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Congratulations, you’ve got a job interview—and it’s even with a company you’re keen to work for. But after the initial euphoria wears off, fears may set in. Now you’ve got to prep and make sure you perform well.
Starting from fear is never a good approach. If your concern is about how someone will be judging you, you’re transferring all the power to the recruiter or hiring manager.
Take back that power. The interview is an opportunity to impress and heighten the other person’s respect for you. To do that, you need to see yourself as a leader. Here are four ways to shine as a leader during an interview:
1. HAVE A LEADER’S MINDSET
This is an opportunity to think beyond hierarchies. See the job interview as an opportunity to motivate and inspire. Can a junior person inspire a senior person? Absolutely. It’s that leadership that will make you stand out as a candidate—and help you land the job.
Move from an “informational” to an “inspirational” approach. You’re not there to inform but to inspire. Do that by studying everything you can about the interviewer, the company, and the job. Then come to the interview prepared to show how excited you are about the position and your fit for it.
In the discussion, be proactive. Don’t be afraid to move the discussion into new areas and introduce visionary thinking. Think of the interview as a dialogue, rather than an exchange in which you are simply passively reacting to questions. Do your best to shape the conversation. Take the interviewer to the “high ground.” If appropriate, you might even consider doing a demo that shows your talents.
2. SCRIPT YOURSELF AS A LEADER
Of course you will come to the interview with a set of answers to expected questions, but you also should have a set of questions you’ll ask.
Additionally, you’ll want to prepare a clear and compelling set of messages that I call “The Leader’s Script.” It has four components:
- An opening: Think about the first words you’ll say. You might open with: “I’ve heard so much about you from my previous interviews, so it’s great to meet you in person.” Having an opening in mind will give you self-assurance.
- A single-sentence message about yourself that you can use throughout the interview: This is the idea you want the interviewer to hear clearly and remember. For example: “I am a seasoned marketing leader with strong market intelligence and a proven track record.” Write it out and learn it in advance. That one sentence should inspire.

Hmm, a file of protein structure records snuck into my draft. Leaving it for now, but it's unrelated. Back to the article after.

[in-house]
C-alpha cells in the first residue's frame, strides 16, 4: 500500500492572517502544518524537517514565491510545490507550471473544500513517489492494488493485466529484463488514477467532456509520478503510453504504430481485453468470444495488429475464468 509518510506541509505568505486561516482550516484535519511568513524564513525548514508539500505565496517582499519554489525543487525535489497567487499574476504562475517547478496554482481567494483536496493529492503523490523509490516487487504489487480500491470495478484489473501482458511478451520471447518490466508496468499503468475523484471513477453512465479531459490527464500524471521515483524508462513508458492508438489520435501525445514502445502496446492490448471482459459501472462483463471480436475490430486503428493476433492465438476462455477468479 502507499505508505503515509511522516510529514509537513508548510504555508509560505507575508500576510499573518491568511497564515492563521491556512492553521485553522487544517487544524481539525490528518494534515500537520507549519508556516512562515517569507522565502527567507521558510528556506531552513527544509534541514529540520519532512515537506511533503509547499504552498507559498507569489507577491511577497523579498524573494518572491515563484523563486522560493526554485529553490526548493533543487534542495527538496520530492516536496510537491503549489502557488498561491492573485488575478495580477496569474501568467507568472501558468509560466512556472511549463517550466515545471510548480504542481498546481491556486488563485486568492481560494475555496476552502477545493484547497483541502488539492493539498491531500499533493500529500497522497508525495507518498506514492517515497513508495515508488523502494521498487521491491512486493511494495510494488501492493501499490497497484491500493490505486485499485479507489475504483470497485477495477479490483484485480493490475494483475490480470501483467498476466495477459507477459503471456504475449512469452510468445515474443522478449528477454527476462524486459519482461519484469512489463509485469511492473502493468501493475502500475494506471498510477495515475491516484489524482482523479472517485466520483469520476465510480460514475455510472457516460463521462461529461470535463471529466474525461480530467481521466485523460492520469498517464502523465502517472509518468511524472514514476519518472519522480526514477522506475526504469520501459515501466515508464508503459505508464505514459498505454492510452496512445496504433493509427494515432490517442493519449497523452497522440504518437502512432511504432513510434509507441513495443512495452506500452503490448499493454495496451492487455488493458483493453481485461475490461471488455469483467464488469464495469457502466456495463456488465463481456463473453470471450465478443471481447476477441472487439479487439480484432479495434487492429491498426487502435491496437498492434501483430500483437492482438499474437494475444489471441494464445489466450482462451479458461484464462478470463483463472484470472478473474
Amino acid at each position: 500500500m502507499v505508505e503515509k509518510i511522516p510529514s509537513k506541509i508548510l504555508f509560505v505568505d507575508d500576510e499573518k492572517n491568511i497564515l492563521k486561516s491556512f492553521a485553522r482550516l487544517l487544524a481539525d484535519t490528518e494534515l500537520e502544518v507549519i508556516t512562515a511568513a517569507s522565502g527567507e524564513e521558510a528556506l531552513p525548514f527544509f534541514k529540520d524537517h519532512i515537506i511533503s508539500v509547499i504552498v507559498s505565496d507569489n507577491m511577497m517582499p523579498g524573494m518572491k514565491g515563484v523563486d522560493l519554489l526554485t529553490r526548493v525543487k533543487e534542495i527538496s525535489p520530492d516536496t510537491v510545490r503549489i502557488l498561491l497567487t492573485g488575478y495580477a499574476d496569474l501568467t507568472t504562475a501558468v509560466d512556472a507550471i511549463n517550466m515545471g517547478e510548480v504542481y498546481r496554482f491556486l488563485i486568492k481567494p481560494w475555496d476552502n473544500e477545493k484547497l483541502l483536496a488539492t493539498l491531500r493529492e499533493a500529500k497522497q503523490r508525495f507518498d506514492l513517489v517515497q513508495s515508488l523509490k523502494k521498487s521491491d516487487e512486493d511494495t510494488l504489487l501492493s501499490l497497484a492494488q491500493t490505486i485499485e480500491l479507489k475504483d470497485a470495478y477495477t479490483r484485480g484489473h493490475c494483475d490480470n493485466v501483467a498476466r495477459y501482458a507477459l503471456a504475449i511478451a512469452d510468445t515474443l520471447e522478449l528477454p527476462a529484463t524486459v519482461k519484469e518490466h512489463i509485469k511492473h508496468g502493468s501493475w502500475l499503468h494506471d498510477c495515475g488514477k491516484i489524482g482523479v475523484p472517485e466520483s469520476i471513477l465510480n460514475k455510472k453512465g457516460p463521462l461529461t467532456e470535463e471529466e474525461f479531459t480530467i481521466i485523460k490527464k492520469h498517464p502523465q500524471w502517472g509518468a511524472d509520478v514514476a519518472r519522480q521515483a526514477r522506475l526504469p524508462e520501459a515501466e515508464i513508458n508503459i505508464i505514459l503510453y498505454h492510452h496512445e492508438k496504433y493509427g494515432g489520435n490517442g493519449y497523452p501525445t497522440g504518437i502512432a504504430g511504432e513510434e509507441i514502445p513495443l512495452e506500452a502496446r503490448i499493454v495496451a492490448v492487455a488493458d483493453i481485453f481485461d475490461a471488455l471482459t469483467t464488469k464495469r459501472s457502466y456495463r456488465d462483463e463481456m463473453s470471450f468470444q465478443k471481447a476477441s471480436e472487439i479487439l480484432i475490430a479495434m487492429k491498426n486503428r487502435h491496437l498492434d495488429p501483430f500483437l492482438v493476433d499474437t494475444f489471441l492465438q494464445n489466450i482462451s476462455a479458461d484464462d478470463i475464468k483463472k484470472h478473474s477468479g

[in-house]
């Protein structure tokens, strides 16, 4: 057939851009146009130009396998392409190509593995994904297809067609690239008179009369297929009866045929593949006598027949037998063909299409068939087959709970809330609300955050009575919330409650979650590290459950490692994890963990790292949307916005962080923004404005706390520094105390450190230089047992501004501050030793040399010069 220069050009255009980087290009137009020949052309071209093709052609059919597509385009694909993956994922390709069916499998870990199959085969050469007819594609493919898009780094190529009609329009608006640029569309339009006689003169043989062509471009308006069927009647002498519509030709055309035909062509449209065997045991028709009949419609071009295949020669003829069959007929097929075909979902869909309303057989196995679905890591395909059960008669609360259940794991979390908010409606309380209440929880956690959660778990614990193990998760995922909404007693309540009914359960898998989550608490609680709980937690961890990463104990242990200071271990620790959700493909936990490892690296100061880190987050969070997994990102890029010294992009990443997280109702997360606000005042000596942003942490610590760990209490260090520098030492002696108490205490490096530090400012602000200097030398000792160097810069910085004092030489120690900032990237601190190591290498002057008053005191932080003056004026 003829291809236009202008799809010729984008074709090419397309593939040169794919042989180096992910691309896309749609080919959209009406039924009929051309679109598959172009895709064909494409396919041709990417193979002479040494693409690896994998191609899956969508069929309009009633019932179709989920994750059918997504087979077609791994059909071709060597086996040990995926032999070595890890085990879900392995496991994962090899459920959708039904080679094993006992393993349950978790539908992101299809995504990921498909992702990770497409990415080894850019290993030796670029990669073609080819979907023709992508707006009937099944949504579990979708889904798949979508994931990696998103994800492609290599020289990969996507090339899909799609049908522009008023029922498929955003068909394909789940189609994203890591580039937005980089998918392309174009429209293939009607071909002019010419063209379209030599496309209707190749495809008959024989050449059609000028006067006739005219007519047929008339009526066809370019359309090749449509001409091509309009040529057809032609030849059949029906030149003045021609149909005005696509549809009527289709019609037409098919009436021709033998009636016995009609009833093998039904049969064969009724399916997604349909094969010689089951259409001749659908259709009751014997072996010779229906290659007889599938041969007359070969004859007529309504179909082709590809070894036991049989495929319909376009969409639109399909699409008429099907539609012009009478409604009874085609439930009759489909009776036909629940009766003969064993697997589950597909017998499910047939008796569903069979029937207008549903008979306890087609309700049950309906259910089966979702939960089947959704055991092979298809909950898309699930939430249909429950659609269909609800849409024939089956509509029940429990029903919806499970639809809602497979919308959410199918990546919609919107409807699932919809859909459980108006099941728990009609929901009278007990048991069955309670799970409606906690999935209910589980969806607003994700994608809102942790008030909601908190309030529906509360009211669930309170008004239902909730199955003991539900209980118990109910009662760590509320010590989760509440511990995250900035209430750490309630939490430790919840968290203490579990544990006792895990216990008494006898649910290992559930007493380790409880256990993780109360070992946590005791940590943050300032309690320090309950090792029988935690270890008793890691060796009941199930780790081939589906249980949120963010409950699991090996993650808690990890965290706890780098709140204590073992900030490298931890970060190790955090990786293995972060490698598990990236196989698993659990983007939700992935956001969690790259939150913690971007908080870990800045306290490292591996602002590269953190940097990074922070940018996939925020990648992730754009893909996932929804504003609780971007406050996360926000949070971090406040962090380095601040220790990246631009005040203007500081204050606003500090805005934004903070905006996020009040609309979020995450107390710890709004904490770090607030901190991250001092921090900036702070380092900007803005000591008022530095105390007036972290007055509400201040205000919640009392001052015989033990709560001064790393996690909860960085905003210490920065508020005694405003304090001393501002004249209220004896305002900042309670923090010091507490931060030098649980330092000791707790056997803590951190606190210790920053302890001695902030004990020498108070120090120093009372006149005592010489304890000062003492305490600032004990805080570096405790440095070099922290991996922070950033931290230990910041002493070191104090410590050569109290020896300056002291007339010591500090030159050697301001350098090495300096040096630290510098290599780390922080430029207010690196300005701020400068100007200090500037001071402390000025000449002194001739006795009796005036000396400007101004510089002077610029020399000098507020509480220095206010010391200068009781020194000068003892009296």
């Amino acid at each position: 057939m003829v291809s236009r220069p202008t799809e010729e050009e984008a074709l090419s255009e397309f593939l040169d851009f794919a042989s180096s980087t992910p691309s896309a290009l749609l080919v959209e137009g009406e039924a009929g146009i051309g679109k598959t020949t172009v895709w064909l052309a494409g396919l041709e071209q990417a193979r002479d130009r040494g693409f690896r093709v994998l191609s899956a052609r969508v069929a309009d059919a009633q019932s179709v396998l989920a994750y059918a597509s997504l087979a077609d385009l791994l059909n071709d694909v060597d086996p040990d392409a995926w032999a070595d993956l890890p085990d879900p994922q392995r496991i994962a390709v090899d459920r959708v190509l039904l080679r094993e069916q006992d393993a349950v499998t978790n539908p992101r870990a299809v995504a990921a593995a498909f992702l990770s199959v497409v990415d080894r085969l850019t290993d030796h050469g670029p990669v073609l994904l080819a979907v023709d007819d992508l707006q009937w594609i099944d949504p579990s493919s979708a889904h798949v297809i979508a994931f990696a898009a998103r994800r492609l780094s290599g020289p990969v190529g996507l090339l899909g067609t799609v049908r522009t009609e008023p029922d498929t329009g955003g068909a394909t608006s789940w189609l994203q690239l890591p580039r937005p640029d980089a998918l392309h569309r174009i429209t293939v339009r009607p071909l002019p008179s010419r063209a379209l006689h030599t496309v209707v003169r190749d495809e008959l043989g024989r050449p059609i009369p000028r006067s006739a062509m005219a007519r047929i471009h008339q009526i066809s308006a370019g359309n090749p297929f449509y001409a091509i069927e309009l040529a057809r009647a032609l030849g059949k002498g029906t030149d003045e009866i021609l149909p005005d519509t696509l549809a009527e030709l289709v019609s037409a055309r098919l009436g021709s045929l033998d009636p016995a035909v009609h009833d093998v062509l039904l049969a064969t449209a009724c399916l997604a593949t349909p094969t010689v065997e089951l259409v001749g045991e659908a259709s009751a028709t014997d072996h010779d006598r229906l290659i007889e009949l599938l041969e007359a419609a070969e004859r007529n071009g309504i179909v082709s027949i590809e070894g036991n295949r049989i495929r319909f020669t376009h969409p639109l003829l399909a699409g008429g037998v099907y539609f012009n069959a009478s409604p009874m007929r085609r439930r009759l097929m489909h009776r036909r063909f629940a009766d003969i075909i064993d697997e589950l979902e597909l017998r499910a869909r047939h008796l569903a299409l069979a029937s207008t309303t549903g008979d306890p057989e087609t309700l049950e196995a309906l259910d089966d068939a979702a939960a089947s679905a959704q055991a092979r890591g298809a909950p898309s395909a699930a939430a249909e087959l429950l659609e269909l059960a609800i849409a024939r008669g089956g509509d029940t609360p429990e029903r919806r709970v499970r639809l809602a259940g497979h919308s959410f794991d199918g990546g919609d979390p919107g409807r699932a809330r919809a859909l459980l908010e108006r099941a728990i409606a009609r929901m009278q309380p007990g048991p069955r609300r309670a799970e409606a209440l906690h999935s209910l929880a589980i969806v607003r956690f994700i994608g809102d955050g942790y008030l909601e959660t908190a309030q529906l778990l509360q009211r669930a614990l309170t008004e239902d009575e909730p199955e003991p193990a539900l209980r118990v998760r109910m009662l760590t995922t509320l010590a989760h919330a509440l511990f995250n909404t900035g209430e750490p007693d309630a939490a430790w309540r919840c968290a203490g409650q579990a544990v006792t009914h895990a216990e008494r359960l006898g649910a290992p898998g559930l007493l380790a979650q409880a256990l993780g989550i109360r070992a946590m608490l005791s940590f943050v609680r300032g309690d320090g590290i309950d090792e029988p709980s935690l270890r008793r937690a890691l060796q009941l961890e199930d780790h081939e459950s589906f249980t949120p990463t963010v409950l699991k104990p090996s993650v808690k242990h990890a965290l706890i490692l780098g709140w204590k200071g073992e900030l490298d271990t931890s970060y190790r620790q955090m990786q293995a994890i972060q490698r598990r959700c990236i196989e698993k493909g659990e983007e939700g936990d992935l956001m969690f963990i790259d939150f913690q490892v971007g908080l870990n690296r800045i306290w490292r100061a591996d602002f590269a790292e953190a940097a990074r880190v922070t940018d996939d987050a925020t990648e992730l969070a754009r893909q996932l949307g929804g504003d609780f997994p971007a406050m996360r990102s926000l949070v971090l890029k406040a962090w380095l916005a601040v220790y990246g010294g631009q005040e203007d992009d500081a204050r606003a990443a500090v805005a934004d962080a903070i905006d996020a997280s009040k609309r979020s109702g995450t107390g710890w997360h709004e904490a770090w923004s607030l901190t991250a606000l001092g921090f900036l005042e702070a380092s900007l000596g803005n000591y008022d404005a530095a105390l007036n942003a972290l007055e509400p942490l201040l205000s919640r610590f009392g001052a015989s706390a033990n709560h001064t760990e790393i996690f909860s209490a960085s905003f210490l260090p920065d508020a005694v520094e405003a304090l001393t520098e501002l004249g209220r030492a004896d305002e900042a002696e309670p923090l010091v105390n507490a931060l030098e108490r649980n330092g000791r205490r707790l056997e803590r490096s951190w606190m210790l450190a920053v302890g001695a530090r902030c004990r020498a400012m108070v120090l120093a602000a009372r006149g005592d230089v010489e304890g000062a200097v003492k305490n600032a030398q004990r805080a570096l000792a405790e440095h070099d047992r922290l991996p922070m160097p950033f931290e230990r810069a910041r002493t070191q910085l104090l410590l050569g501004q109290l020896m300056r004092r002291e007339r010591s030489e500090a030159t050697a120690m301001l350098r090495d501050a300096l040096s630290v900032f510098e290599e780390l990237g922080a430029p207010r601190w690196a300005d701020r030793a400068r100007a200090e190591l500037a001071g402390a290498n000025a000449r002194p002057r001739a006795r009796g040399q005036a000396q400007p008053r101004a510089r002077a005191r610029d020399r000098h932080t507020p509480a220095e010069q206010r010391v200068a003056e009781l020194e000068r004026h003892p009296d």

- Proof points that support your message: These will be two or three reasons why you believe you are well-suited for the role. Make them compelling. They might be the strengths you bring, or the job experiences you have.
- A strong closing statement: Rather than finishing with something generic, like “thank you for your time,” end with a call to action that moves you closer to the goal of getting hired. It might be: “I look forward to next steps and the possibility of being a member of your team.” This closing demonstrates confidence.
The Leader’s Script is a narrative you weave throughout the interview. It allows you to tell your story.
3. USE THE LANGUAGE OF LEADERSHIP
Your language will also determine whether you sound leader-like.
Use high-octane words that show your deep conviction about the job and your readiness for it. Phrases like, “I am passionate about the role,” or “I absolutely believe I have the experience to be successful,” and “I love the idea of being a member of your team,” show you as a person with a positive and confident outlook—someone who can inspire those around you.
Don’t boast or sound vain. Rather, show you take a collaborative approach to leadership. That’s a quality highly valued today. So, avoid the overuse of I, me, my, mine, or myself. Shift the focus from yourself to the group, by using words like we, us, our, ours, ourselves, team.
Leaders are good listeners. Show that this is one of your strengths by using language like, “What’s your view on this?” or “I hear you,” or “Tell me more,” or “That’s so interesting, thanks for sharing.”
4. HAVE A LEADER’S PRESENCE
Physical presence is another key aspect of leadership. Remember that whatever words you use, your body is also conveying important messages. Leadership begins with your voice: Be vocally animated. Put energy into your speaking. Make your enthusiasm clear.
Have a warm smile, and look your interviewer directly in the eye. Your posture should be strong, your arms unfolded and open, so you can show with your gestures that you are fully committed.